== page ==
New Mexico DGF Purchases Land Along Gila River
Sensitive species and precious aquatic habitat along more than a mile of the Gila River will be better protected with the recent purchase of 168 acres through a partnership between the State Game Commission and The Nature Conservancy.
The property in the Gila-Cliff Valley, 25 miles northwest of Silver City in Grant County, supports critical populations of several indigenous fish species, including the federally and state protected spikedace and loach minnow. The property also provides vital habitat for other endemic, rare, and declining species.
The property was acquired through provisions of the Natural Lands Protection Act, which provides for joint acquisition of unique and ecologically significant lands in New Mexico. The $600,000 purchase used a special appropriation for land conservation requested by Governor Bill Richardson during the 2005 Legislature.
"I'm proud that we were able to use a combination of conservation statutes and strategic funding for land protection to purchase this property and move wildlife conservation forward in the Gila River System," Governor Richardson said.
"This property is extraordinarily rich biologically," said Terry Sullivan, state director for the Nature Conservancy. The Gila River Valley is among the few undammed rivers in the West, which provides for an amazing diversity of aquatic life."
"This is among the few remaining places in the Southwest where natural river processes function, and it is vitally important to protect it," Game Commission Chairman Alfredo Montoya said.
The property contains more than 50 species and natural communities that are important globally. "These species and vegetation communities are featured conservation targets in the Comprehensive Wildlife Conservation Strategy for New Mexico," said Department of Game and Fish Director Bruce Thompson.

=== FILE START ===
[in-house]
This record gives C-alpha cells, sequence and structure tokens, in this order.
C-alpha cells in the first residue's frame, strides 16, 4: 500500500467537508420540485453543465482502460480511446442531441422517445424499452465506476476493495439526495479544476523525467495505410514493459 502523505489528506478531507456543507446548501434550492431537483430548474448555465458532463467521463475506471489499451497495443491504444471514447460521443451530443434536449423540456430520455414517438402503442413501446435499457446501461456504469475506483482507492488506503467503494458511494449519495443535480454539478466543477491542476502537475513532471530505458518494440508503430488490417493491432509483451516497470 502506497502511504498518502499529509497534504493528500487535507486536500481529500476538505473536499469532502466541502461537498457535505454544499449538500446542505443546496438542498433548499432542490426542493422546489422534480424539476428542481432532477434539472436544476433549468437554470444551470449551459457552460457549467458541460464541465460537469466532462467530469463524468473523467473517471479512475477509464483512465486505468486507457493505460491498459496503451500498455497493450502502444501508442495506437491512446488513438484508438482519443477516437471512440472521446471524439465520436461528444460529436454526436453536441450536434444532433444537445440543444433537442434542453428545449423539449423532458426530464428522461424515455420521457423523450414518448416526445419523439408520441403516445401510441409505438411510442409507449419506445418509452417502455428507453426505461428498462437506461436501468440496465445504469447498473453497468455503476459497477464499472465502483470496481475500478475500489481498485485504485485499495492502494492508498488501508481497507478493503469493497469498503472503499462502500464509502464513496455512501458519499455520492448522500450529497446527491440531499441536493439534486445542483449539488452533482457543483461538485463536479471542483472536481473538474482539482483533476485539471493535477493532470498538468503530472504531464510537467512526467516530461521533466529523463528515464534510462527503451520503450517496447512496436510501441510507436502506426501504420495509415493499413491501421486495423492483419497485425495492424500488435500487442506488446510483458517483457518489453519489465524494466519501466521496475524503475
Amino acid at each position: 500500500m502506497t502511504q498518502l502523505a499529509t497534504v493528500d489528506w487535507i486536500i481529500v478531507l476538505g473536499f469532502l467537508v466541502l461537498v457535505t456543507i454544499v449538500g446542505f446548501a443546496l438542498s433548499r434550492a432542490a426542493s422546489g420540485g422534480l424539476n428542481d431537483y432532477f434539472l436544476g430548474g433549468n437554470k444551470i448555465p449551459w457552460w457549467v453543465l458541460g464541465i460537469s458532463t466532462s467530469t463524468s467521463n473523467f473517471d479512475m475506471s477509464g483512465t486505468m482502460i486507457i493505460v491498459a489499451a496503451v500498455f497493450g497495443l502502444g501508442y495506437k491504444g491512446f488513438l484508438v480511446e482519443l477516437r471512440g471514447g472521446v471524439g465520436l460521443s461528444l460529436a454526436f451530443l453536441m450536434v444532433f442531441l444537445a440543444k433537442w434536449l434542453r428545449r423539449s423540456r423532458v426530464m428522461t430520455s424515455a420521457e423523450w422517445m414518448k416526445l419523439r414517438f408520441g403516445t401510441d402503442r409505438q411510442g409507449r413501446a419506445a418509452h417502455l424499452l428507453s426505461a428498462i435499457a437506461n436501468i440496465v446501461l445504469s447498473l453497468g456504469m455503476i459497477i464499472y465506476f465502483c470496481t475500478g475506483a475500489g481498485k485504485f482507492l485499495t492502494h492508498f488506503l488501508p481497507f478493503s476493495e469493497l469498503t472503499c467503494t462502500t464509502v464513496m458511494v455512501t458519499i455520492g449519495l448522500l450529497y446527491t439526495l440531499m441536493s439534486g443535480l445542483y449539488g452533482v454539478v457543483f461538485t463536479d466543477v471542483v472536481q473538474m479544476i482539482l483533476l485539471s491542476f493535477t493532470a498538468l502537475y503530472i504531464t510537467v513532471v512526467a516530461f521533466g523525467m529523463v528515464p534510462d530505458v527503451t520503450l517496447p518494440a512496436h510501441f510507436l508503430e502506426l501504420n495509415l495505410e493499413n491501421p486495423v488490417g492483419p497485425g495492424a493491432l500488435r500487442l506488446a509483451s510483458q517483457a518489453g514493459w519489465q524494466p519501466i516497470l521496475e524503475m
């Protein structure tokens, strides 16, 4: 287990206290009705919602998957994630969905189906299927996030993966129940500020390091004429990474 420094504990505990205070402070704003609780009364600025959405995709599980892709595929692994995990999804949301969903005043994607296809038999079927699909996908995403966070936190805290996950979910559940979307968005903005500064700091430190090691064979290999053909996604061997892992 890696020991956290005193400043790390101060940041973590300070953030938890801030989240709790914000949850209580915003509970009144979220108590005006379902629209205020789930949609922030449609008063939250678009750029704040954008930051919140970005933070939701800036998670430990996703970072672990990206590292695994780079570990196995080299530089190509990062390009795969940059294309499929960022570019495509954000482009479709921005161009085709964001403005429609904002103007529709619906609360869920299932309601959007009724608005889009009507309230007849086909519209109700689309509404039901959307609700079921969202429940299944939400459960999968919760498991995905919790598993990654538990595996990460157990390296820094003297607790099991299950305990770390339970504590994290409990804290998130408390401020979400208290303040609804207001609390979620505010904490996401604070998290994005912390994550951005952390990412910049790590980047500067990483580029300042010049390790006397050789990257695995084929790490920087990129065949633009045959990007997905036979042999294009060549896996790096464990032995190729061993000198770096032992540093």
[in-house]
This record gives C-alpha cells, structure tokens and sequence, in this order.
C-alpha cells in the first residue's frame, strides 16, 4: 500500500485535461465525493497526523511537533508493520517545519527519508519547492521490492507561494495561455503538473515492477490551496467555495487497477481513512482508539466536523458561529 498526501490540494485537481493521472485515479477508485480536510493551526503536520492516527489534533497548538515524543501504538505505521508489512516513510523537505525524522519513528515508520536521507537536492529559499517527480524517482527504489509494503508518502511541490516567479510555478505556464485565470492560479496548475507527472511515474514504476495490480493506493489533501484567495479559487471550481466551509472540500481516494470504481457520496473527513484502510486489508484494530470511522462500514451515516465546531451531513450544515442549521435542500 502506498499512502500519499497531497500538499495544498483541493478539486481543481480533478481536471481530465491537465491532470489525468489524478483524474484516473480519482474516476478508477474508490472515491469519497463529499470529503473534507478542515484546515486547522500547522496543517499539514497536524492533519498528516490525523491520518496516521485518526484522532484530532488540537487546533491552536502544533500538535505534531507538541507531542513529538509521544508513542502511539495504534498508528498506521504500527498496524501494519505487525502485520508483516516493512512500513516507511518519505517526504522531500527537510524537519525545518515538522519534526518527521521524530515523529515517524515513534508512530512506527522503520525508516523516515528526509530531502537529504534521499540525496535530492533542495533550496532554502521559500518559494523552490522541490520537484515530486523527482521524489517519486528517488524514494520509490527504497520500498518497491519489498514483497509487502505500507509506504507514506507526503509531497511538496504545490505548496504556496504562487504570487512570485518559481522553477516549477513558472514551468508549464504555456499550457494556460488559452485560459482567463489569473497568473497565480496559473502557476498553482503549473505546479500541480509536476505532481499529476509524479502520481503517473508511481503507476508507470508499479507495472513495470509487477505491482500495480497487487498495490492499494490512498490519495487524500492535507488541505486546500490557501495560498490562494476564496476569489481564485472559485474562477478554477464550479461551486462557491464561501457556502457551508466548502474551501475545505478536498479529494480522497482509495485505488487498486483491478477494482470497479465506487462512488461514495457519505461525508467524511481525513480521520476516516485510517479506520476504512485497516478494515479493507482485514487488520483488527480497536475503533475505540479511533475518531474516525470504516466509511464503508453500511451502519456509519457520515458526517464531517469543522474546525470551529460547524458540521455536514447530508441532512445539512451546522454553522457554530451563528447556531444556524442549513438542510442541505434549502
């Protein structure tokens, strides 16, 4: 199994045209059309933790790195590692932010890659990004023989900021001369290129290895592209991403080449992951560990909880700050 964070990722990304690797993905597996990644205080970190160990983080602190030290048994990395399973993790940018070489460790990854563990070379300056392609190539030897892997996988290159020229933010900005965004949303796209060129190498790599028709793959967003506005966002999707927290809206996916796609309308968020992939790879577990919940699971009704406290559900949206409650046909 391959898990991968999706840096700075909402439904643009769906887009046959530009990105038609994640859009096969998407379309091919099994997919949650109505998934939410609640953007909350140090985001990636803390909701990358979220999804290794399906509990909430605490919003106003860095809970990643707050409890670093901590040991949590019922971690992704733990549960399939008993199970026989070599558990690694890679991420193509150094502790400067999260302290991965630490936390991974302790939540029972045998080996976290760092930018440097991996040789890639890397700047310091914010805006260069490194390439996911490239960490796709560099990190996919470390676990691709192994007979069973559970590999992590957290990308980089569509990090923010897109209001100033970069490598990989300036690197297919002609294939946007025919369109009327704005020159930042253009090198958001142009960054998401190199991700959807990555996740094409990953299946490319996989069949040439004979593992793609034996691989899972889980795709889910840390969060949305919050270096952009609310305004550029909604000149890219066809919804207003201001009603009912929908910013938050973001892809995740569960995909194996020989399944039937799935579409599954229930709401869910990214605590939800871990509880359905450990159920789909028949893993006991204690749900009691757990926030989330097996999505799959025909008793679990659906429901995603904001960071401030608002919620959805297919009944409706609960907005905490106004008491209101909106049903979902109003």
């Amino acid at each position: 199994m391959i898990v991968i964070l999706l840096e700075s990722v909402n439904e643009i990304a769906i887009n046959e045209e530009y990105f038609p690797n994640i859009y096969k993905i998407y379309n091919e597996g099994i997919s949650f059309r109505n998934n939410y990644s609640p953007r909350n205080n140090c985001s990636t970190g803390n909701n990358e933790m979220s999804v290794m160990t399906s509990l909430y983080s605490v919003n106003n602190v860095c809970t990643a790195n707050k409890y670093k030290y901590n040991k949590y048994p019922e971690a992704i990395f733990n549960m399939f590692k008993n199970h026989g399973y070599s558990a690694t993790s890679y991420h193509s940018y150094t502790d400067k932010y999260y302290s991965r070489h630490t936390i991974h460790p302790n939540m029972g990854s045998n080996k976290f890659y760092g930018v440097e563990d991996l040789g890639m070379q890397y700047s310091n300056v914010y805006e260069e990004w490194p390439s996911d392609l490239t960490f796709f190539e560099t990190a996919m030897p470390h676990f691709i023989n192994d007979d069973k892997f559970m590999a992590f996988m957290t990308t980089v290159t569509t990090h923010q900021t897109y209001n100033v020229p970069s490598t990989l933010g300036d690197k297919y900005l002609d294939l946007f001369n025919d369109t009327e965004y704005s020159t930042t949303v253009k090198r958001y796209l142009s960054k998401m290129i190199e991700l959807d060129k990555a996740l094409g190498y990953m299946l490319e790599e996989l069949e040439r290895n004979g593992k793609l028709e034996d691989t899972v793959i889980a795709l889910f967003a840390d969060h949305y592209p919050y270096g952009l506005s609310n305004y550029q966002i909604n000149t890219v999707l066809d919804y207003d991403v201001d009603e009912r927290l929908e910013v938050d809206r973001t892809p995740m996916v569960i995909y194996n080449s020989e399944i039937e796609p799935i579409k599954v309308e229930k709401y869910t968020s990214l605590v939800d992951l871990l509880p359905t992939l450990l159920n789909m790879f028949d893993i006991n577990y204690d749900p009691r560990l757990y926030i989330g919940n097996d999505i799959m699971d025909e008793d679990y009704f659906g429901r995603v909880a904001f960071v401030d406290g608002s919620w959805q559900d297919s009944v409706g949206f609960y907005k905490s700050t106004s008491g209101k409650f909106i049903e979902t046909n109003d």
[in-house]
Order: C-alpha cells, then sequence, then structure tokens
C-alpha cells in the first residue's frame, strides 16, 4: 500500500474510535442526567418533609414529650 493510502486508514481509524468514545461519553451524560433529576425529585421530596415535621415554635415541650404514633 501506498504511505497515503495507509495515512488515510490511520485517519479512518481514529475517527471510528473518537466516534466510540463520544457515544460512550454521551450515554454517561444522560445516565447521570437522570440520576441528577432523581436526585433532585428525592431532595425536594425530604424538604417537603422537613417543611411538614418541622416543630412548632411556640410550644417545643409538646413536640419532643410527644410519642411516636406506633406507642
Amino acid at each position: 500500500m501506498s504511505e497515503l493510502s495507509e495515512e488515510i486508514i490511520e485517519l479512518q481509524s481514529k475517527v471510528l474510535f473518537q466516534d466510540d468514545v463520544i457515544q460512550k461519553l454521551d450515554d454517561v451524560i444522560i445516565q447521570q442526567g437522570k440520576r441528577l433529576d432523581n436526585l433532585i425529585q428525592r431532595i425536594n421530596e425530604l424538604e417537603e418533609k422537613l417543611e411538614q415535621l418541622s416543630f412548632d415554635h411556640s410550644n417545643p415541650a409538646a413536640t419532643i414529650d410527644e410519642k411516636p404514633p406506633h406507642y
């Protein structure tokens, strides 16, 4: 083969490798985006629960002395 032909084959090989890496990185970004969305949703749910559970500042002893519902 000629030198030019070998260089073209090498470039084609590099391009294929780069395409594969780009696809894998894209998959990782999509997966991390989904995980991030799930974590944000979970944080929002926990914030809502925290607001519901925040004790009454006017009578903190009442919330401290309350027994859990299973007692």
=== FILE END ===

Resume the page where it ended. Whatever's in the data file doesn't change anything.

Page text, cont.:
This acquisition is a leveraged partnership in which the State of New Mexico provided 90 percent of the cost. The Nature Conservancy paid 10 percent and agreed to provide long-term stewardship of the property through a management agreement with the Game Commission. The property will be adequately fenced and rested to promote recovery of riparian vegetation as part of the stewardship agreement. The area will be included in the system of state wildlife areas that are managed for a variety of wildlife conservation purposes, including wildlife-associated recreation consistent with the area's purpose and resources.
The State Game Commission has statutory responsibilities for conserving native wildlife, the habitat it depends upon, and providing for human appreciation of those resources. The Nature Conservancy is a leading international, nonprofit organization that preserves plants, animals, and natural communities representing the diversity of life.